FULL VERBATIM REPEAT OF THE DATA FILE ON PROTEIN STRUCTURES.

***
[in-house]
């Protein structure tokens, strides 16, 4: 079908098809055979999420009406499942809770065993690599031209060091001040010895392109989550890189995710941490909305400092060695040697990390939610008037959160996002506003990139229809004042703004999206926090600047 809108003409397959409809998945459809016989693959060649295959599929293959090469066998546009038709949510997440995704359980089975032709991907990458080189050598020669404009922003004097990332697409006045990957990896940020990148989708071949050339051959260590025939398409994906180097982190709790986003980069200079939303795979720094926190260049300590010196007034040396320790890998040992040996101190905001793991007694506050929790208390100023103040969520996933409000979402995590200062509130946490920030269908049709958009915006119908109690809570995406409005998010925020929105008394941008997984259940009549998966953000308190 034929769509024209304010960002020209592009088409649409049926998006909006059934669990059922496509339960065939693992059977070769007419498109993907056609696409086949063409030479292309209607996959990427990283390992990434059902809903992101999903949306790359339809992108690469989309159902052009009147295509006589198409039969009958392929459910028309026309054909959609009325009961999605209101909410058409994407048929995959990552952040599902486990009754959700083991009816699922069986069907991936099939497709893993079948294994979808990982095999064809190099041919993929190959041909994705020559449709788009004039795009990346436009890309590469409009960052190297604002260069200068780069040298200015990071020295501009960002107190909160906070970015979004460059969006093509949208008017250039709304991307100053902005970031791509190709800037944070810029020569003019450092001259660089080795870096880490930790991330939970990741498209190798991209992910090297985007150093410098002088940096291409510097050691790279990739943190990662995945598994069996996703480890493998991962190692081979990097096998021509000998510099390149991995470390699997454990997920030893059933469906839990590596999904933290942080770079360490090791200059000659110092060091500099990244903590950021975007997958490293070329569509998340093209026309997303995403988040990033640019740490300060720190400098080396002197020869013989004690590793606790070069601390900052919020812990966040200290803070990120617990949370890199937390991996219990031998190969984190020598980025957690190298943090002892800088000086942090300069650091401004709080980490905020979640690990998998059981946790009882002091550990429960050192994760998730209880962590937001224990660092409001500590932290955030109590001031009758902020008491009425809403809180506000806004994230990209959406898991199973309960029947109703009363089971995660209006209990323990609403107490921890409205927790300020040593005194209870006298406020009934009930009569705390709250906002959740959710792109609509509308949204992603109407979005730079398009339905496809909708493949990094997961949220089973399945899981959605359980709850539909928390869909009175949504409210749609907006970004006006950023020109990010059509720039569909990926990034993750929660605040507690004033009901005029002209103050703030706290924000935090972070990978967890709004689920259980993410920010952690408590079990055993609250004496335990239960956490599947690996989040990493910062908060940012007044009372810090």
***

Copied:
[in-house]
């Protein structure tokens, strides 16, 4: 079908098809055979999420009406499942809770065993690599031209060091001040010895392109989550890189995710941490909305400092060695040697990390939610008037959160996002506003990139229809004042703004999206926090600047 809108003409397959409809998945459809016989693959060649295959599929293959090469066998546009038709949510997440995704359980089975032709991907990458080189050598020669404009922003004097990332697409006045990957990896940020990148989708071949050339051959260590025939398409994906180097982190709790986003980069200079939303795979720094926190260049300590010196007034040396320790890998040992040996101190905001793991007694506050929790208390100023103040969520996933409000979402995590200062509130946490920030269908049709958009915006119908109690809570995406409005998010925020929105008394941008997984259940009549998966953000308190 034929769509024209304010960002020209592009088409649409049926998006909006059934669990059922496509339960065939693992059977070769007419498109993907056609696409086949063409030479292309209607996959990427990283390992990434059902809903992101999903949306790359339809992108690469989309159902052009009147295509006589198409039969009958392929459910028309026309054909959609009325009961999605209101909410058409994407048929995959990552952040599902486990009754959700083991009816699922069986069907991936099939497709893993079948294994979808990982095999064809190099041919993929190959041909994705020559449709788009004039795009990346436009890309590469409009960052190297604002260069200068780069040298200015990071020295501009960002107190909160906070970015979004460059969006093509949208008017250039709304991307100053902005970031791509190709800037944070810029020569003019450092001259660089080795870096880490930790991330939970990741498209190798991209992910090297985007150093410098002088940096291409510097050691790279990739943190990662995945598994069996996703480890493998991962190692081979990097096998021509000998510099390149991995470390699997454990997920030893059933469906839990590596999904933290942080770079360490090791200059000659110092060091500099990244903590950021975007997958490293070329569509998340093209026309997303995403988040990033640019740490300060720190400098080396002197020869013989004690590793606790070069601390900052919020812990966040200290803070990120617990949370890199937390991996219990031998190969984190020598980025957690190298943090002892800088000086942090300069650091401004709080980490905020979640690990998998059981946790009882002091550990429960050192994760998730209880962590937001224990660092409001500590932290955030109590001031009758902020008491009425809403809180506000806004994230990209959406898991199973309960029947109703009363089971995660209006209990323990609403107490921890409205927790300020040593005194209870006298406020009934009930009569705390709250906002959740959710792109609509509308949204992603109407979005730079398009339905496809909708493949990094997961949220089973399945899981959605359980709850539909928390869909009175949504409210749609907006970004006006950023020109990010059509720039569909990926990034993750929660605040507690004033009901005029002209103050703030706290924000935090972070990978967890709004689920259980993410920010952690408590079990055993609250004496335990239960956490599947690996989040990493910062908060940012007044009372810090």